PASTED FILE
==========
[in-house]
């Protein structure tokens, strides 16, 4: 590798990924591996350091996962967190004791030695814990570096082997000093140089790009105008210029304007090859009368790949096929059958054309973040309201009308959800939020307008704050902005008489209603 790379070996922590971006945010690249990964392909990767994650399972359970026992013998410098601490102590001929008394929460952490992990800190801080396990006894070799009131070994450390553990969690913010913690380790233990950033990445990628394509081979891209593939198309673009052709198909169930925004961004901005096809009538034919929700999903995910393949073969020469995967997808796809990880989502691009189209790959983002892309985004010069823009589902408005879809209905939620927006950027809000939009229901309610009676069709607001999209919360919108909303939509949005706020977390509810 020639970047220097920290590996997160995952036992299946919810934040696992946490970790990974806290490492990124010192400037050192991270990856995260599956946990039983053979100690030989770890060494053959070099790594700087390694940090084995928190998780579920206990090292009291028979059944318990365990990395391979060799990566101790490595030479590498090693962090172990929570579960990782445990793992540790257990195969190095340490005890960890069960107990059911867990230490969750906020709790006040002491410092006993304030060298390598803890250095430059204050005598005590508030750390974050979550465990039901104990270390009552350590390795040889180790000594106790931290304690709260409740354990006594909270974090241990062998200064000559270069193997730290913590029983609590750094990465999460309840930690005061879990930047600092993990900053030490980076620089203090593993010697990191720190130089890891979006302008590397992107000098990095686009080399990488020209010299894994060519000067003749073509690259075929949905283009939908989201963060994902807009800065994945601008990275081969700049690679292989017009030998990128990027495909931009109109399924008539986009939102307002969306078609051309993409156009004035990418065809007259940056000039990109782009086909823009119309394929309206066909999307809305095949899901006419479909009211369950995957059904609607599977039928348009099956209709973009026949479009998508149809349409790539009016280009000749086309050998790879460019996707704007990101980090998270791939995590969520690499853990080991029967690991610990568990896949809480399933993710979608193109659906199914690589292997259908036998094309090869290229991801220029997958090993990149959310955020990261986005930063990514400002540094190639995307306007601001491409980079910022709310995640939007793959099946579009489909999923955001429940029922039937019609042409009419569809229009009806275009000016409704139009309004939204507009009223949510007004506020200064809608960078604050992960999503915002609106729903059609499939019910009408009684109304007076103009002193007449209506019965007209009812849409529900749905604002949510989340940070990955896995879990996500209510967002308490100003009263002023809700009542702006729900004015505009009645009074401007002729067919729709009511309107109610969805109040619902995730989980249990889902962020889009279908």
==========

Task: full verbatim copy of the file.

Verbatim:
[in-house]
């Protein structure tokens, strides 16, 4: 590798990924591996350091996962967190004791030695814990570096082997000093140089790009105008210029304007090859009368790949096929059958054309973040309201009308959800939020307008704050902005008489209603 790379070996922590971006945010690249990964392909990767994650399972359970026992013998410098601490102590001929008394929460952490992990800190801080396990006894070799009131070994450390553990969690913010913690380790233990950033990445990628394509081979891209593939198309673009052709198909169930925004961004901005096809009538034919929700999903995910393949073969020469995967997808796809990880989502691009189209790959983002892309985004010069823009589902408005879809209905939620927006950027809000939009229901309610009676069709607001999209919360919108909303939509949005706020977390509810 020639970047220097920290590996997160995952036992299946919810934040696992946490970790990974806290490492990124010192400037050192991270990856995260599956946990039983053979100690030989770890060494053959070099790594700087390694940090084995928190998780579920206990090292009291028979059944318990365990990395391979060799990566101790490595030479590498090693962090172990929570579960990782445990793992540790257990195969190095340490005890960890069960107990059911867990230490969750906020709790006040002491410092006993304030060298390598803890250095430059204050005598005590508030750390974050979550465990039901104990270390009552350590390795040889180790000594106790931290304690709260409740354990006594909270974090241990062998200064000559270069193997730290913590029983609590750094990465999460309840930690005061879990930047600092993990900053030490980076620089203090593993010697990191720190130089890891979006302008590397992107000098990095686009080399990488020209010299894994060519000067003749073509690259075929949905283009939908989201963060994902807009800065994945601008990275081969700049690679292989017009030998990128990027495909931009109109399924008539986009939102307002969306078609051309993409156009004035990418065809007259940056000039990109782009086909823009119309394929309206066909999307809305095949899901006419479909009211369950995957059904609607599977039928348009099956209709973009026949479009998508149809349409790539009016280009000749086309050998790879460019996707704007990101980090998270791939995590969520690499853990080991029967690991610990568990896949809480399933993710979608193109659906199914690589292997259908036998094309090869290229991801220029997958090993990149959310955020990261986005930063990514400002540094190639995307306007601001491409980079910022709310995640939007793959099946579009489909999923955001429940029922039937019609042409009419569809229009009806275009000016409704139009309004939204507009009223949510007004506020200064809608960078604050992960999503915002609106729903059609499939019910009408009684109304007076103009002193007449209506019965007209009812849409529900749905604002949510989340940070990955896995879990996500209510967002308490100003009263002023809700009542702006729900004015505009009645009074401007002729067919729709009511309107109610969805109040619902995730989980249990889902962020889009279908």